Yeah, that's a really interesting observation because, as you said, brewing has gone through this rapid evolution, especially on the craft side. And I think the focus on those details is a big part of that. It's not just about making the alcohol, it's about making it taste a certain way and achieving consistency. And that's where all these details come into play.
Yeah, absolutely. And I think that's maybe where the problem is with brewing in Germany, and especially in Bavaria, because they have this tradition, and they have this history that is so strong. And so they've been doing this for so long, and they don't want to change anything, right? So they don't want to add any extra ingredients to the beer. They don't want to do anything that is going to change the beer, because they have this tradition that they want to keep. But I think that it's important that they also keep the beer interesting. Because if they don't keep the beer interesting, then nobody's gonna drink it, right? Nobody's going to buy it. And so I think that it's important that these breweries, even if they are traditional, and they've been doing this for a really long time, that they need to figure out how to keep the beer interesting, and how to keep it modern. Because otherwise, nobody's gonna want to buy it.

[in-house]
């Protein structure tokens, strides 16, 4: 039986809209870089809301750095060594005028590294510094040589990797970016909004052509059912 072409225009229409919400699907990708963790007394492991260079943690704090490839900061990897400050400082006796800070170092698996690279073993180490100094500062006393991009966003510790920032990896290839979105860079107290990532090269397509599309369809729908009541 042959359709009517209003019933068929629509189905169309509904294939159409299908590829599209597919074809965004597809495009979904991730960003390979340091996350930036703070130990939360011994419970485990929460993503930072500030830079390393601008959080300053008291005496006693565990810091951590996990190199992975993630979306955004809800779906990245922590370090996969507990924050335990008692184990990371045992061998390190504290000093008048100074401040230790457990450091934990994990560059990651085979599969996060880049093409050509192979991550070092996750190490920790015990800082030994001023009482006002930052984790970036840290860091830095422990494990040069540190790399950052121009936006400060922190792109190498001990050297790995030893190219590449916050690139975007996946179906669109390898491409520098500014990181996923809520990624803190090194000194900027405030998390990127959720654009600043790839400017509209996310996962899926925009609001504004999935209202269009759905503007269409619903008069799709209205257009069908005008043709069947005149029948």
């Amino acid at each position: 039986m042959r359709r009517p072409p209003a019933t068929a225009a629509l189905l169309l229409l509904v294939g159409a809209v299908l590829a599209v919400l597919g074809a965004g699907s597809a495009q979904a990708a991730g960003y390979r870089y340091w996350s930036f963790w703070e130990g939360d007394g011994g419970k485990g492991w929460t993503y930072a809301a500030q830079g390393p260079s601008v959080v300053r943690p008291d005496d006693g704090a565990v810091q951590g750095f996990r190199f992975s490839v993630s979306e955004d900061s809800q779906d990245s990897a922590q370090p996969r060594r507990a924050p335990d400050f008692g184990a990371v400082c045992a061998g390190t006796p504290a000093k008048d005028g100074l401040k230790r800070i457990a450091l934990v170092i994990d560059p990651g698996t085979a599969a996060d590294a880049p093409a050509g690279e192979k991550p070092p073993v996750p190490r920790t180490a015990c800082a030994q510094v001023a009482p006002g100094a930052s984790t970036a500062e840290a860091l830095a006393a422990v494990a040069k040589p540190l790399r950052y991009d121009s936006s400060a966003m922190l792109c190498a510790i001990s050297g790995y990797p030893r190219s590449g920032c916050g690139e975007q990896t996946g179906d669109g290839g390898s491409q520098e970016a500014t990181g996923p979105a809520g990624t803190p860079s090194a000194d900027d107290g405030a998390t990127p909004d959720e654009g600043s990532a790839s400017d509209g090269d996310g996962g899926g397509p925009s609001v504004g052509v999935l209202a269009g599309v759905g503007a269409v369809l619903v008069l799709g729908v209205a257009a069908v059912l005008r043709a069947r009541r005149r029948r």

Absolutely. And I think that's a challenge that a lot of traditional breweries face, not just in Germany, but all around the world. How do you maintain that tradition and that history while also adapting to the changing tastes and preferences of consumers?
Yeah, exactly. And that's probably one of the reasons why I came here, actually, to Ettal. Because I wanted to learn from these guys. I wanted to learn from the old school. I wanted to see how they do things. And they make great beer. They make really good beer. And so I wanted to see how they do it and learn from them and then take that back to the US and to other places. And I think that that's one of the things that I've learned from traveling is you go to these different places, you see how they do things, and then you take that back with you. And I think that's been one of the biggest benefits of traveling for me.
Absolutely. It's like adding tools to your toolbox, right? You're collecting all these different techniques and perspectives, and then you can apply them in different ways.
Yeah, absolutely. And you're also building relationships, right? You're building relationships with people in the industry, and that's always a good thing.